I just wanted to have a normal conversation. Was that too much to ask? I wanted to find out how my own daughter, my own flesh and blood was. Really was. And here we were, already through the starter and a glass of wine each and I was none the wiser. She looked well,(more) if not a bit tired and she had downed the glass of wine quickly. Mind you, so had I. It was ridiculous, she was part of me and I was nervous meeting her in the fancy restaurant at lunch time.
I usually just had a scone at our elevenses and lunch was a grab and go affair at home. The restaurant was her suggestion, as a treat for me, but I felt uneasy among the business people in their suits drinking wine in the middle of the day.
I tried to focus on what Liz was saying, she was talking about her job and the project she was currently working on:
"Well, you see, it does take some thinking outside the box, Mum. We have think-ins and sometimes they go on all night....."
It sounded ridiculous, no wonder she looked tired.
"You, know, swings and roundabouts, what goes around comes around...",
I nodded as it seemed like the correct response.
"Mr. Morrissey encourages us to go off the straight and narrow, to push the boundaries...."
"That's great, love, but how are you?"
"I'm holding my own, Mum, it's either sink or swim, it's a dog eat dog world out there in journalism...."
Dogs, roundabouts, boxes, it was as if Liz had generated her own version of the English language. I understood the words yet the sentences made no sense what so ever.
I nodded again, it seemed like the best thing to do.(less)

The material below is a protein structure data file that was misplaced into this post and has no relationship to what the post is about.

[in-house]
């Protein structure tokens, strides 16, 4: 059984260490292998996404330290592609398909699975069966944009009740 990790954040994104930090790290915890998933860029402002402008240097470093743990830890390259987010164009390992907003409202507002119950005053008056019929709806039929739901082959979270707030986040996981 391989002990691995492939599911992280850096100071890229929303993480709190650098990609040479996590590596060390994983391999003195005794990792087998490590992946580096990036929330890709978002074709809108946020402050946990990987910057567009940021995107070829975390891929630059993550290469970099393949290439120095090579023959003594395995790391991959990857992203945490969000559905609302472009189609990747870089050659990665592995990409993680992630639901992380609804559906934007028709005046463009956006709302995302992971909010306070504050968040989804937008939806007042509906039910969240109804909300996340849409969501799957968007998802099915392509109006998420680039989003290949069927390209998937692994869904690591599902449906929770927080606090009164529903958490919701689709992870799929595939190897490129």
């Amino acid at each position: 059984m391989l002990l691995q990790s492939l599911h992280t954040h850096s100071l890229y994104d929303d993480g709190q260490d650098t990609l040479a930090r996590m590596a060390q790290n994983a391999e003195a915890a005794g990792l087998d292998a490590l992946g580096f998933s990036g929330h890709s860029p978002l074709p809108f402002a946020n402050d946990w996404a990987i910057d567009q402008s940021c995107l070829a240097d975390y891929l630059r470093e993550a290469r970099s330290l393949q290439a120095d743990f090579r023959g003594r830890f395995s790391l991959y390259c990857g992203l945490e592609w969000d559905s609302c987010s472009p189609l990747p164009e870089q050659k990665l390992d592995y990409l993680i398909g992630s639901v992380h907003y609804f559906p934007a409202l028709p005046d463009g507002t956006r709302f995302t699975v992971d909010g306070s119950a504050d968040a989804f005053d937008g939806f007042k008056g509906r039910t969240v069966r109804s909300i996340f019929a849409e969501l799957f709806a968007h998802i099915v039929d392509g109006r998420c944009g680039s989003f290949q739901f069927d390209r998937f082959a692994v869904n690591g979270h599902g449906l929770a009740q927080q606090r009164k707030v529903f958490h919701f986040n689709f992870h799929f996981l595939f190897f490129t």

A box of crackers dangled between her index finger and thumb.
"No," I said. "I'm off carbs. I told you that."
"Crackers have carbs?"
"Yeah," I huffed, a little too irritated. "You should read the nutritional guidelines."
"Those things are bullshit," she said. "The government just decided how much vitamins and sugar the average person should be allowed to eat. They're trying to force us to conform to their standards. Do you want cereal?"
"Carbs," I shook my head. She rolled her eyes.
"You're taking this diet thing pretty seriously."
"It's important to me," I said.
She muttered something to herself, an irritating habit she developed to start arguments without the guilt of initiating confrontation.
"I just said it's important to you now, but things change with you."
"I'm not the only human being to ever decide to lose weight."
"No, I know," she said. "But it feels like this is just another one of your phases. It's hard to take you seriously when I think it's only a matter of time until you're right back where you were."
"Then you should be encouraging me!" I was way too loud for the grocery aisle and felt self-conscious, so I lowered to a whisper.
"You always dismiss me when I actually try to commit to something. You always make these things about you. Somehow, in your mind, it's more important for you to be right about me being lazy or unmotivated than it is for you to just support me and help me out."
She wouldn't look at me.
"Why do you always have to be the centre of everything?"
She marched up the aisle and returned with the crackers.
"Because you'll want them later," she said plainly as she tossed them in the cart.